- USASPENDING.GOV: USASPENDING.GOV is a publicly available database of historical spending by the U.S. Government that shows specific contractors who have won contracts with the targeted agency, including set-asides. You can use the simple Keyword Search, or the Advanced Search feature to filter data by time period, award type, location, recipient, recipient type, award amount, NAICS Code, Type of Set-Aside, etc.
- GovernmentContractsWon: GovernmentContractsWon.com is a specific resource for DoD contractor teaming partner research, and can be searched using Defense Contractors by Name, Zip Code, City, County, State and Defense Contracts by Product/Service, Weapon System, Place of Performance, and Contracting Office.
- GSA eLibrary: If you are seeking a GSA schedule holder (because you have learned that the acquisition strategy includes use of one of the GSA schedules as the contract vehicle), then you can you can visit the GSA eLibrary to get the latest GSA contract award information. You can either search by company name using the A-Z Contractor Directory to find all GSA Schedule awards by company, or you can search by Schedule and SIN to identify all contractors who have awards for the selected schedule / SIN using the Cross-Schedule Search.
- DSBS: SBA’s Dynamic Small Business Search (DSBS) Database is a great resource when researching small businesses with specific socio-economic certifications. You can search on small businesses by location, Government certification, Quality Assurance standards, size, NAICS Code, etc. Or you can search for a specific profile if you know the Company Name, DUNS Number, CAGE Code, etc.
- Agency Vendor Databases and Agency-Published Prime Contractors Lists: Many agencies provide access to vendor databases and/or publish a list of their prime contractors. These can usually be found on-line, but the agency’s Small Business Office can help provide this information as well.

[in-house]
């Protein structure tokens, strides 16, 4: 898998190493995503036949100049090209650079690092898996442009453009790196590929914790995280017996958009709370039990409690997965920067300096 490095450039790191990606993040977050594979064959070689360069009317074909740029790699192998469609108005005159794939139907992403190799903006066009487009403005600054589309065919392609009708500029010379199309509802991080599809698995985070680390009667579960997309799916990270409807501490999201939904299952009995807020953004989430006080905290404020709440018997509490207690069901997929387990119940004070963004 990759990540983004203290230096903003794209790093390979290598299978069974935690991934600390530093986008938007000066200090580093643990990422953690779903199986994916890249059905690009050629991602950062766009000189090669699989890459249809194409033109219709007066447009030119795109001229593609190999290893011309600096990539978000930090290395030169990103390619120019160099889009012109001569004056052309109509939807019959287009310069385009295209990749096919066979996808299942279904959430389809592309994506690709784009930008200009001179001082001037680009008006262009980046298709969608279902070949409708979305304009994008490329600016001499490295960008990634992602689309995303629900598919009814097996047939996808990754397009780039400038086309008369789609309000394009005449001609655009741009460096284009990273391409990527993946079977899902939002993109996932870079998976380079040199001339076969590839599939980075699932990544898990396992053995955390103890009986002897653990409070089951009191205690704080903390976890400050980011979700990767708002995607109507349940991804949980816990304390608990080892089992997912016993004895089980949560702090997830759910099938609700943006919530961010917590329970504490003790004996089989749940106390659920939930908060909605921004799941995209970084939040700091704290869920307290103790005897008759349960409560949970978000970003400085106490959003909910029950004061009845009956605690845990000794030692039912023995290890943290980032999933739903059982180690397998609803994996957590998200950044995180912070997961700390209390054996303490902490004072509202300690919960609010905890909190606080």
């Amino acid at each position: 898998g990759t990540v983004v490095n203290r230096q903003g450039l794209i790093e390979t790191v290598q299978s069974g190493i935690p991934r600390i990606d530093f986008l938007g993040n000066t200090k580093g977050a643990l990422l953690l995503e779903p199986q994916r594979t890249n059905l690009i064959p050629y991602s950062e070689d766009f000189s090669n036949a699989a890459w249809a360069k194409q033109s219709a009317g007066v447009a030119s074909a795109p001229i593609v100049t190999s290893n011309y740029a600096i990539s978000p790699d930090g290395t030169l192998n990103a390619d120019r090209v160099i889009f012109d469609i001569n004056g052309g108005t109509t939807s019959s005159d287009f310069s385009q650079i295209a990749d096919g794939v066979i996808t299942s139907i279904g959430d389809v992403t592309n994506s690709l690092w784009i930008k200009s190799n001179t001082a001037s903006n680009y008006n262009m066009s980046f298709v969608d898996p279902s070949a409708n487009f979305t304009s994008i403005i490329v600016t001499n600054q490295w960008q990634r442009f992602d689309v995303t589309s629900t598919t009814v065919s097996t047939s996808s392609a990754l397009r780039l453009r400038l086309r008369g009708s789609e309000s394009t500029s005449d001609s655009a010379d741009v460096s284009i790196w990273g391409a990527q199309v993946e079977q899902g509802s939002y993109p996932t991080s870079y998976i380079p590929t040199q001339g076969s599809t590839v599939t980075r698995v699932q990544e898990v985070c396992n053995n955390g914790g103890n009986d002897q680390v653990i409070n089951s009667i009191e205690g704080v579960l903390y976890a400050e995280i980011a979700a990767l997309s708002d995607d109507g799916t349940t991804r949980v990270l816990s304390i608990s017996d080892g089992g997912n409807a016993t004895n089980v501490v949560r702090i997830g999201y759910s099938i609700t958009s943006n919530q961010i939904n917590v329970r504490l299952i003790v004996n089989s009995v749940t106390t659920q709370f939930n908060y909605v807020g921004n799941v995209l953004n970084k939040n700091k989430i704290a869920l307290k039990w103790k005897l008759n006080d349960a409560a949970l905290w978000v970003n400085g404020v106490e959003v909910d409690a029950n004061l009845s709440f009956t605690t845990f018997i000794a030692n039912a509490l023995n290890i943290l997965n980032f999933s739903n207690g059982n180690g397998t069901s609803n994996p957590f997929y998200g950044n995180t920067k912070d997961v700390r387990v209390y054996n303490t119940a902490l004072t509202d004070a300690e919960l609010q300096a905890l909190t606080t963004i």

- Bid-Specific Interested Bidders Lists: Many agencies provide a list of interested bidders on-line, or indirectly via Industry Day attendance lists. Note that not all companies listed may be seriously bidding, or are even qualified (beware the bid protest lawyers and consultants looking for work who add their names to the list or attend industry events). Most often, these lists are not the most valuable source of accurate data on who’s bidding, but they do provide some interesting intel on occasion.
- Bid Search Tool Company Profiles: Finally, many commercially available bid search tools provide a “one stop shopping” feature that provides an integrated view of the information available from many of the free tools referenced above. If you have access to one of these tools, then it is the easiest and quickest way to find out everything you could possibly want to know about potential teaming partners.
There are many other resources available – including Grant Thornton Government Contractor Surveys, Dun & Bradstreet Ratings, Internet Searches, and good old-fashioned Networking. Doing research on specific companies is relatively easy…..vetting these companies to determine if they are the right fit for you as a business partner is a bit more complicated. Stay tuned for Capture Management Process Improvement Lesson Learned #6 to learn more.